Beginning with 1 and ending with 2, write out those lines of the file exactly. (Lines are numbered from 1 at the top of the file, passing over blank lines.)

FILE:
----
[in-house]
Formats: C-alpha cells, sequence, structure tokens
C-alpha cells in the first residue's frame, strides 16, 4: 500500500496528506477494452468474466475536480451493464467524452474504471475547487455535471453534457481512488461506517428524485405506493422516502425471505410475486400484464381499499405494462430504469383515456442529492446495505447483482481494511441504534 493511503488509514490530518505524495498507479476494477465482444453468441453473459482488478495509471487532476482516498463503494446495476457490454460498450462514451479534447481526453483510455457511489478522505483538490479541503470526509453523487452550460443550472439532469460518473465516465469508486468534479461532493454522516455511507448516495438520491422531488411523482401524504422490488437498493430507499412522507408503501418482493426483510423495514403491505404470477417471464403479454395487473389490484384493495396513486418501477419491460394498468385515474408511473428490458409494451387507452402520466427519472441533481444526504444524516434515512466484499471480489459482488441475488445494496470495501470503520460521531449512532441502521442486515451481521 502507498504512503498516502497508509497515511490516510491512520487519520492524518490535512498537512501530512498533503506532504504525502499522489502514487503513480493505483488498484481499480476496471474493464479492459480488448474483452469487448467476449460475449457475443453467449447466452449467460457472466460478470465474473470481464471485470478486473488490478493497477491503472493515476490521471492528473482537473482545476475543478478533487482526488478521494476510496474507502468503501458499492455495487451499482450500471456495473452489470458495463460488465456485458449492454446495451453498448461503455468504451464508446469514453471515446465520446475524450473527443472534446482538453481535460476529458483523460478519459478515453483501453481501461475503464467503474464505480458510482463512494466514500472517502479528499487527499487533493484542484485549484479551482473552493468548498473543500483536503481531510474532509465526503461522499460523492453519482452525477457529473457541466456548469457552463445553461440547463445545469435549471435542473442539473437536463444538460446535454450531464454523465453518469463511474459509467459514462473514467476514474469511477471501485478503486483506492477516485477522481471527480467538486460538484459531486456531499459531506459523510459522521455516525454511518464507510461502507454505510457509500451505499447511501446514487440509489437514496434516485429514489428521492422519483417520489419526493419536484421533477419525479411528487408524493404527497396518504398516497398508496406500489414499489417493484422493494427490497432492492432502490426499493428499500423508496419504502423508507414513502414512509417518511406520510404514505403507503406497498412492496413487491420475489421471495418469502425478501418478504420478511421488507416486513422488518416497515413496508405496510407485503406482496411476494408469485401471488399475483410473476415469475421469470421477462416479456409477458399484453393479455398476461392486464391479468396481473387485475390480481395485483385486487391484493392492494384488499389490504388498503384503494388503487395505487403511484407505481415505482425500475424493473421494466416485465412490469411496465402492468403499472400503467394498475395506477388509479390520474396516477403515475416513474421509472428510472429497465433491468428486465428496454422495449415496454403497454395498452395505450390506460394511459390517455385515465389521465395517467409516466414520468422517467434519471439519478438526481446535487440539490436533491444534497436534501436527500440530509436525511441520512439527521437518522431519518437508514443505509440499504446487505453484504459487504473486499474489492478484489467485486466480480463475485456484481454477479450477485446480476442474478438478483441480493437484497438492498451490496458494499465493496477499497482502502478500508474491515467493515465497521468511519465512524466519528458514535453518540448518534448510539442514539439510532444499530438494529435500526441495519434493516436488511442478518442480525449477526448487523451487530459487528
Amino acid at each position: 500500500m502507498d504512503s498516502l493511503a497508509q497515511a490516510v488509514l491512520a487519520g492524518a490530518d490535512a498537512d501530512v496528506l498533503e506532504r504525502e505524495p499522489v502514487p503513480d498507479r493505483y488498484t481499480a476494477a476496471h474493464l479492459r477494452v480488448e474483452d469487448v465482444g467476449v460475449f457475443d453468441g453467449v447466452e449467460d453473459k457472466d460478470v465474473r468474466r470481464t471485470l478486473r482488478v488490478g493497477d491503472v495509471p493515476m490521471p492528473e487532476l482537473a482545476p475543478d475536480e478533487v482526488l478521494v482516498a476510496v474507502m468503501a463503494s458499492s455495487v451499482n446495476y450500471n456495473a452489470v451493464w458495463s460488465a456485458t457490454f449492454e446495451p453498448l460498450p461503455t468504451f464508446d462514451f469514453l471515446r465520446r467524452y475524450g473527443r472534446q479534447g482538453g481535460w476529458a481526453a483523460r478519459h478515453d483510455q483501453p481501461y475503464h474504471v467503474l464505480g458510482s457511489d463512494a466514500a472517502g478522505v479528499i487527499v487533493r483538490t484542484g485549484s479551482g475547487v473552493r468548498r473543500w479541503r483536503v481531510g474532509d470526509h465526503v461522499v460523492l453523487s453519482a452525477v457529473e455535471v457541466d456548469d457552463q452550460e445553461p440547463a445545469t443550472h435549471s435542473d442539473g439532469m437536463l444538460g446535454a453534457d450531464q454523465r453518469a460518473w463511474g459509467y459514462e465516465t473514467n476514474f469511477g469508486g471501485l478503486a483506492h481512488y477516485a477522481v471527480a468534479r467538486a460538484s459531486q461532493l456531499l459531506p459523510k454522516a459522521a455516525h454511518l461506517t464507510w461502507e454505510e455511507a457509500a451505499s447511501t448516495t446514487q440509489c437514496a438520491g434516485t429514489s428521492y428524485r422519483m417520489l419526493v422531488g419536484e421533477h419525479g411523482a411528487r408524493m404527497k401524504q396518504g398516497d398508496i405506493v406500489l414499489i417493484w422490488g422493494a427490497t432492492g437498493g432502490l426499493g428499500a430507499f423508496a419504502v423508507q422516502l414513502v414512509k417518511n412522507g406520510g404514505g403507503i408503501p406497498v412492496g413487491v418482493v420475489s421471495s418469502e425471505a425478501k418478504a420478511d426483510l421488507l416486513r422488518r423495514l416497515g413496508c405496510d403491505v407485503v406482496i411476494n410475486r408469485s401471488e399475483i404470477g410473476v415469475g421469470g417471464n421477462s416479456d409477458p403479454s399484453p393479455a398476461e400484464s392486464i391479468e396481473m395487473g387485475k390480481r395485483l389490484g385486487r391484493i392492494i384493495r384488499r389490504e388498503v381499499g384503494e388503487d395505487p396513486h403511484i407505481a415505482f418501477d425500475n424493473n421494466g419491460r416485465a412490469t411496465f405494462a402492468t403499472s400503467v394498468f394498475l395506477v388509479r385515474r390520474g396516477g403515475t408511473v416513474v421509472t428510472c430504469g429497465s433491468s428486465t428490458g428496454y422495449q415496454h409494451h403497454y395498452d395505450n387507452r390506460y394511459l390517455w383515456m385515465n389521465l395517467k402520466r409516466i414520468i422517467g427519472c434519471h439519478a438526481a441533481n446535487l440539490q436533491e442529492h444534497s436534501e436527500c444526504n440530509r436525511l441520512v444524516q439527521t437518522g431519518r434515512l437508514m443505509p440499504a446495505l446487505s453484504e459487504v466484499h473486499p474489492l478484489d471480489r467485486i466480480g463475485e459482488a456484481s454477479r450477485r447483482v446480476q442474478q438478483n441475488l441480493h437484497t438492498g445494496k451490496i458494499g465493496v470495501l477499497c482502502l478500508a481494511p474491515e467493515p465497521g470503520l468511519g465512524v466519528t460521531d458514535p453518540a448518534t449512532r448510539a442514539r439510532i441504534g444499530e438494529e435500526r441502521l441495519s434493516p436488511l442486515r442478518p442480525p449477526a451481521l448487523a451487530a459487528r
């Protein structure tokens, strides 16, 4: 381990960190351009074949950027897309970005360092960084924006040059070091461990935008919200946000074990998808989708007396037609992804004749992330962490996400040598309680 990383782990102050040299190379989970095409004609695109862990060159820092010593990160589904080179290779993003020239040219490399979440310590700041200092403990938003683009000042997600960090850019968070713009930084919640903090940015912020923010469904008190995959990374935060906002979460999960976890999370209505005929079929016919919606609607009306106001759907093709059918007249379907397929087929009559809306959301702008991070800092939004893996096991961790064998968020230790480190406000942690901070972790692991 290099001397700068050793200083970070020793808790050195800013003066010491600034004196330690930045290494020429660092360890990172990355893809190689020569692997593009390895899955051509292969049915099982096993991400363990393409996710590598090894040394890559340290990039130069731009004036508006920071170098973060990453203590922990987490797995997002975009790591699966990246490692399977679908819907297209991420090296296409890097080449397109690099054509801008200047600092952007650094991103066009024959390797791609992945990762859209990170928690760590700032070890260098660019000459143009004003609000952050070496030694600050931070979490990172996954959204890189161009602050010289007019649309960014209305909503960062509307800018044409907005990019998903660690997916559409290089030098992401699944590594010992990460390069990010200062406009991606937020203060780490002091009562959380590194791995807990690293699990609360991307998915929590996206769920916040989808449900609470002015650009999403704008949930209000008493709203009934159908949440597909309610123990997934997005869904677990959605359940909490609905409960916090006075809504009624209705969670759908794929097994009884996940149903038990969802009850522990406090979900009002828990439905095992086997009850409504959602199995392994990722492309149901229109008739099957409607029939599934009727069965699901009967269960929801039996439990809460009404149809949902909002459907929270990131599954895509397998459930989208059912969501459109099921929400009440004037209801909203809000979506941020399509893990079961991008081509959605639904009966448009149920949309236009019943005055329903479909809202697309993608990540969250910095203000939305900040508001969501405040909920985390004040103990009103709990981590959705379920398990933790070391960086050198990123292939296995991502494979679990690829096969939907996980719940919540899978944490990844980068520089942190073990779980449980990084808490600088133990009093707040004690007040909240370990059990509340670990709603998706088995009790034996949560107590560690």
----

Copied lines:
[in-house]
Formats: C-alpha cells, sequence, structure tokens